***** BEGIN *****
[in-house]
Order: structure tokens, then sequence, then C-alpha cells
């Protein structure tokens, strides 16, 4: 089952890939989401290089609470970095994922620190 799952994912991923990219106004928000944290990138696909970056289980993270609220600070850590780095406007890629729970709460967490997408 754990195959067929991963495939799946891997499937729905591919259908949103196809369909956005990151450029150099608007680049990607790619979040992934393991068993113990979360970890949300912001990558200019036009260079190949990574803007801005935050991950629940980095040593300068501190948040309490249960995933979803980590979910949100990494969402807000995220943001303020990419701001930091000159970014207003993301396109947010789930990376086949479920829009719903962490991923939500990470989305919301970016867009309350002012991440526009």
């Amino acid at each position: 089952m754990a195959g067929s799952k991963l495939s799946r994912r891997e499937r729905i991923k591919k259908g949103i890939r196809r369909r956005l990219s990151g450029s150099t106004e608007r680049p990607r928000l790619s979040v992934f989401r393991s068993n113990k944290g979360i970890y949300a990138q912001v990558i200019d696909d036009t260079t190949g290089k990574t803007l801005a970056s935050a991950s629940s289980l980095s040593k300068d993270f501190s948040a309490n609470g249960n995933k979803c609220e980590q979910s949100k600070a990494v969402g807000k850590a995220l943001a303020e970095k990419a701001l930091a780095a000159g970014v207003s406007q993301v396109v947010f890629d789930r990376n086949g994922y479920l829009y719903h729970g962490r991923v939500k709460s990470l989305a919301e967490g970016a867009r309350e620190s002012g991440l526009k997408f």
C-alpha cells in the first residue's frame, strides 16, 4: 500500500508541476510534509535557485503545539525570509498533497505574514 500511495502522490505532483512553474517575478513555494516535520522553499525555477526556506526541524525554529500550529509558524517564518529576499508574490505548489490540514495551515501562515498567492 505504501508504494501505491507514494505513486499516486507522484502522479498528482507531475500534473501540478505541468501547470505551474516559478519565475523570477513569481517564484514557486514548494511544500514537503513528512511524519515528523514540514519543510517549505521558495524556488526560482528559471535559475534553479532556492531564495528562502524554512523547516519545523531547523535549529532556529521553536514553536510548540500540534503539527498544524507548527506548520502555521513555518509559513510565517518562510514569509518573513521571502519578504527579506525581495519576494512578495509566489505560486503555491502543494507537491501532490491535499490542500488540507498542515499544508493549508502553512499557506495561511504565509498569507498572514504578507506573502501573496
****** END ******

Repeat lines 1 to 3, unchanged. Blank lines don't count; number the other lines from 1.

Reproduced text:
[in-house]
Order: structure tokens, then sequence, then C-alpha cells
């Protein structure tokens, strides 16, 4: 089952890939989401290089609470970095994922620190 799952994912991923990219106004928000944290990138696909970056289980993270609220600070850590780095406007890629729970709460967490997408 754990195959067929991963495939799946891997499937729905591919259908949103196809369909956005990151450029150099608007680049990607790619979040992934393991068993113990979360970890949300912001990558200019036009260079190949990574803007801005935050991950629940980095040593300068501190948040309490249960995933979803980590979910949100990494969402807000995220943001303020990419701001930091000159970014207003993301396109947010789930990376086949479920829009719903962490991923939500990470989305919301970016867009309350002012991440526009």